VB Binding TreeView to an XML File
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To give the TreeView a more meaningful rendering, you can specify individual data bindings for nodes in the tree. TreeNodeBinding objects may be added to the TreeView's Databindings collection for the purpose of defining how the fields of hierachical data items are mapped to TreeNode properties. There are two key properties of TreeNodeBinding that determine the set of hierarchical data items to which the binding applies. The DataMember property specifies the type of data item, or in the case of XML data, the element name for which a binding applies. The Depth property specifies the depth in the hierarchy at which the data binding should apply. You can set either DataMember or Depth, or you can set both of these properties. For example, to define data bindings for all Book elements in a given XML file, set DataMember to "Book". To define bindings for all nodes at depth 1, set the Depth property to 1. To define bindings for all Book nodes at depth 1, set both DataMember to "Book" and Depth to 1 on the TreeNodeBinding object.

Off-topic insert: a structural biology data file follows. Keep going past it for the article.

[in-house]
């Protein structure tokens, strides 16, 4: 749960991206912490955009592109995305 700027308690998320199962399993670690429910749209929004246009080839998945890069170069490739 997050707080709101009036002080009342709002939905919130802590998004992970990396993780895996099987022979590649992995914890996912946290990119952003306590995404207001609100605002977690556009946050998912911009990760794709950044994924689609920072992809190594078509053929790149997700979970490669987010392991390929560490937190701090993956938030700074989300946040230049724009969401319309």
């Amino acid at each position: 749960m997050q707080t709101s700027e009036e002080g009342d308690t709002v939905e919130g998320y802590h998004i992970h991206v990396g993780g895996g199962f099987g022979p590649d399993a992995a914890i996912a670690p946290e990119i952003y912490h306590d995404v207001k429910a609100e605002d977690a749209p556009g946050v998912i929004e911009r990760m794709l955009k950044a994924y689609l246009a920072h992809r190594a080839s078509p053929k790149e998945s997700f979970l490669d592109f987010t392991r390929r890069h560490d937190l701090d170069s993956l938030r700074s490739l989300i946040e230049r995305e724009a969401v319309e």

Once you have set DataMember or Depth to match a given set of nodes, you can define additional properties of TreeNodeDataBinding to define how properties of the data item (or XML node attributes, in the case of XML data) map to the properties of the TreeNodes that the TreeView control renders. For example, the TextField property defines the name of property/attribute to use for the Text of the TreeNode. Similarly, the ValueField property defines the data item property/attribute to use for the TreeNode Value. The NavigateUrlField property defines the field/attribute to use for TreeNode's NavigateUrl, and so on. You can also specify static values for the TreeNode properties for a given data binding. For example, to specify that TreeNodes for Book elements have a "Book.gif" image, set the ImageUrl property on the TreeNodeBinding whose DataMember property is set to "Book".